Some suggest that the current exemptions are too narrow. For example, the White Paper suggests that the current 45 CFR 46.101(b)(3)(i) exemption for research on "elected or appointed public officials or candidates for public office" be not only preserved but expanded to cover "any person who has public figure status." And it calls for projects to be excused from review

where access to a location or to subjects is given by a person entitled to give access to a research setting and where the data will be collected by observation or by other methods that themselves qualify as excused so long as the data collected will not be linked to named persons. A business might, for example, provide a researcher access to observe and analyze how plant architecture affects worker interactions, or a police department may allow researchers to ride in police cars to observe exchanges between police and citizens.

The White Paper also envisions an ongoing, inclusive process of policy formation more like Canada's. The paper supports the creation of a panel to review the expedited review list every two years, and urges "strongly that SBS sciences be visibly present on that panel because of the preponderance of research in SBS fields that are appropriate for expedited review."

More generally, it calls for SBS researchers to be represented in policy-making bodies. It hopes that "An interagency committee under OSTP would facilitate communication and planning across agencies as new issues arise and ensure that the focus is not predominately biomedical." It calls for a National Research Council committee to "examine what types of research activities are appropriately exempt and how these determinations should be made going forward," and asks that if an adverse-event reporting system is developed, the "creators of such a system to include non-DHHS agency representatives and SBS researchers in the development so that concerns may be addresses at the outset. Similarly, attempts to standardize forms should involve agencies who have signed on to the Common Rule and a wide range of research approaches, including SBS research."

Some Silences and a Departure

Taken together, the White Paper offers some stinging critiques of the current regulations and the ANPRM's proposals, while applauding some of the ANPRM's bolder proposals. It is worth noting, however, the degree to which the White Paper fails to examine some basic assumptions underlying today's IRB system.

First, the White Paper pays homage to the Belmont Report, noting that "our aim is to foster revisions to the Common Rule that are consistent with the principles set forth in the Belmont Report in 1979." Yet it calls for the abandonment of two of the three Belmont "applications" for minimal risk research, stating that a weighing of risks against benefits and a determination that subjects be equitably selected are unnecessary for such research. If major chunks of the Belmont Report are inapplicable to so much research, why keep that report as the basis of ethics governance? Why not start fresh?

Second, the White Paper suggests that the regulations be revised to abandon the distinction between research that is designed to produce generalizable knowledge, but it does not propose a clear alternative definition of human subjects research. This runs the risk of expanding the reach of the Common Rule, which the White Paper clearly does not want.

Third, the White Paper fails to note just how drastically the current regulations fall short of its standards for sound policy. The White Paper wants rules that are based on "a clear pattern of harm," "are evidence-based," and "reflect legislative intent." It concludes that "any decision to expand the Common Rule be evidence-based, and that research be funded to provide needed evidence."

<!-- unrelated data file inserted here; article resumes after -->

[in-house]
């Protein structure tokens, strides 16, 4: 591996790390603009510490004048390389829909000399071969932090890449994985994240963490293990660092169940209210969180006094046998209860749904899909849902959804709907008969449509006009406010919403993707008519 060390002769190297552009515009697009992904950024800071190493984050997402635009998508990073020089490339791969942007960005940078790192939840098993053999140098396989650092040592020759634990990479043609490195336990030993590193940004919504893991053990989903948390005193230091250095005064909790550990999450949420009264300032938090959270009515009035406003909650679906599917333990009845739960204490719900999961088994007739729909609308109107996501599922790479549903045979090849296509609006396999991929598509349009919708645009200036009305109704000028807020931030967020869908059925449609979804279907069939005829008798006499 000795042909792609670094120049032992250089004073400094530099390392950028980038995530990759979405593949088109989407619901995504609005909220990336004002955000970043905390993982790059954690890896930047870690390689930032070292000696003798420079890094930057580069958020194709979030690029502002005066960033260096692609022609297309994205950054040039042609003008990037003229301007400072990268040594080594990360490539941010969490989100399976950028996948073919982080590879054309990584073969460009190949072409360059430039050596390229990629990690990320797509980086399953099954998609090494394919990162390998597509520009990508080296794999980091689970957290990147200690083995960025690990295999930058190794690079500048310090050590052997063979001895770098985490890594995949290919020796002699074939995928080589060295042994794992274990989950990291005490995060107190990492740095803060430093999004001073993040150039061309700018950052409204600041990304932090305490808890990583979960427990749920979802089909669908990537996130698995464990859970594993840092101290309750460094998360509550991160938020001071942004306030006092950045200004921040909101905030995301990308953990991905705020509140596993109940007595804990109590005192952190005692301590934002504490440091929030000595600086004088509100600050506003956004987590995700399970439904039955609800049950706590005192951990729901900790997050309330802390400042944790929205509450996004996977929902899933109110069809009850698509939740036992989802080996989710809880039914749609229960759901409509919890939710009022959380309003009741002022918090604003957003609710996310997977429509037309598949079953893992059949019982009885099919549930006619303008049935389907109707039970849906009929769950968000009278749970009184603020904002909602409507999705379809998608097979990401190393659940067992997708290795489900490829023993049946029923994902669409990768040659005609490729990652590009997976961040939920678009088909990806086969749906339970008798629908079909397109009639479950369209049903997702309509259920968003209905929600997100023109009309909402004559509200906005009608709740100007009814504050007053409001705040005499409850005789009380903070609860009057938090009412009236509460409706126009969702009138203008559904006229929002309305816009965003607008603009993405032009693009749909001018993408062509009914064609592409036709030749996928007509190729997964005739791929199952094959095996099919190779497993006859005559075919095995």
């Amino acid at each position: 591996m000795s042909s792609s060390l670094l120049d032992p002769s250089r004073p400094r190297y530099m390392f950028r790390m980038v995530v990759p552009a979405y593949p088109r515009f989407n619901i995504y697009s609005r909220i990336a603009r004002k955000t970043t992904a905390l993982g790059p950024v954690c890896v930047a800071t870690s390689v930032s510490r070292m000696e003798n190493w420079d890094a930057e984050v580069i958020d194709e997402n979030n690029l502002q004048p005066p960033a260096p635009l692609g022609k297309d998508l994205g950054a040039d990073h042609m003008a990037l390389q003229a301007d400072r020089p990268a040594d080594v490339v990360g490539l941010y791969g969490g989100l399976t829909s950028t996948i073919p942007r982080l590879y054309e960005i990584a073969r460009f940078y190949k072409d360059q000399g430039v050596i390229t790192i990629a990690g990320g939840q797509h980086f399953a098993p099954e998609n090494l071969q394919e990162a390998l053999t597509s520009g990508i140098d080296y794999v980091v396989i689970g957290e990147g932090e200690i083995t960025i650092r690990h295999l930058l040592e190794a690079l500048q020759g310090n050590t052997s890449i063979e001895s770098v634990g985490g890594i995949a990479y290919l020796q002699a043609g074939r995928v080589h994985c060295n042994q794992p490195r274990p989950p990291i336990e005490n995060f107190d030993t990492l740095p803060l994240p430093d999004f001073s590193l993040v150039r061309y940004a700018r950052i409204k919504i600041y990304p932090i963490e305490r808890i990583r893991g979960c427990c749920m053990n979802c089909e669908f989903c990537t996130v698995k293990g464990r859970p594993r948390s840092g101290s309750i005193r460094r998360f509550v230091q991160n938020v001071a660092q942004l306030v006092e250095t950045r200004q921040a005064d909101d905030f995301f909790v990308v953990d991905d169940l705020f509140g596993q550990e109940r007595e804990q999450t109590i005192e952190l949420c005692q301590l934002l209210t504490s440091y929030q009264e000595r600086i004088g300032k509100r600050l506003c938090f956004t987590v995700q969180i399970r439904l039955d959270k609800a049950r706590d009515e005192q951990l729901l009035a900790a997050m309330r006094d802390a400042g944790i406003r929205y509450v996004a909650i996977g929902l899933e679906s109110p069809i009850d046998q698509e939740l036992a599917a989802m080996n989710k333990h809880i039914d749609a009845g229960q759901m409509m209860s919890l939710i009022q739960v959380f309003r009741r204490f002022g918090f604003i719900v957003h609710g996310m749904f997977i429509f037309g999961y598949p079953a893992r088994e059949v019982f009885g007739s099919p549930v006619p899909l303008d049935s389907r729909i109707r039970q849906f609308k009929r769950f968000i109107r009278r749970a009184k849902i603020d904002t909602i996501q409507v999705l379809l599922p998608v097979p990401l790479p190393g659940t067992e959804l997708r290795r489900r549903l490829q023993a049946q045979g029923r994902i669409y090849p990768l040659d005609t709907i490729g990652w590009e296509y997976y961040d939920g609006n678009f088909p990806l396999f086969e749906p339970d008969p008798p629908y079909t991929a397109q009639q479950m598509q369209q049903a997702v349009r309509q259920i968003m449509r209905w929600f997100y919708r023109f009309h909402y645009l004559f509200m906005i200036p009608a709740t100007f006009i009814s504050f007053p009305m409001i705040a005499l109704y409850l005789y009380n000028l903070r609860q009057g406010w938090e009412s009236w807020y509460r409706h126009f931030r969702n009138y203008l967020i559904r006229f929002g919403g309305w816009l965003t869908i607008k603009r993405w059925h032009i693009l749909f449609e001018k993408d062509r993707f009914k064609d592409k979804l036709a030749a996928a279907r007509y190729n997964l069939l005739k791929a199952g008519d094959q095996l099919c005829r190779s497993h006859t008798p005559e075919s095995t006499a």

Yet it ignores the fact that the requirements for IRB review of research in the humanities and social sciences have never met any of these standards. If the authors of the White Paper believe that "absent instances of serious harms" research should not be restricted, why not call for the wholesale liberation of the social sciences? If they believe that the Common Rule should only be expanded based on evidence proceeding from funded research, why not apply that criterion retroactively to the existing regulations?

Finally, buried in the paper is the claim that "IRBs are experts in research ethics, but seldom are experts in data security and data protection." While the emphasis in that sentence is clearly on the second half, it is a pity that the authors did not scrutinize the first. The White Paper tells us that IRBs impose inappropriate consent requirements, base decisions in improbable estimates of risk, get distracted by concerns other than the protection of research subjects, and "chill the freedom of inquiry." How, then, do they conclude that "IRBs are experts in research ethics"? Given that IRBs have shown themselves so inept, why does the White Paper believe that "research that poses greater than minimal risk should be reviewed by a fully convened IRB and that 45CFR46 should not be changed in that regard"?

Though it shies away from asking if there is any reason to think the IRB system is worth preserving, the White Paper represents a substantial departure from more accommodationist writings by some of the individuals and organizations it represents. In 2008, for example, two of the White Paper's lead authors--Felice J. Levine and Paula R. Skedsvold-- believed that "significant regulatory reform [was] not likely." Accordingly, they offered what I considered fairly tame suggestions for reform based on the premise that "creative use of the flexibility within the current system might resolve some of the pressing concerns of social and behavioral science investigators while ensuring adequate oversight of research involving human participants." Now, with regulatory reform at least on the table, it is delightful to learn that they have so many proposals for dramatic changes in the regulations.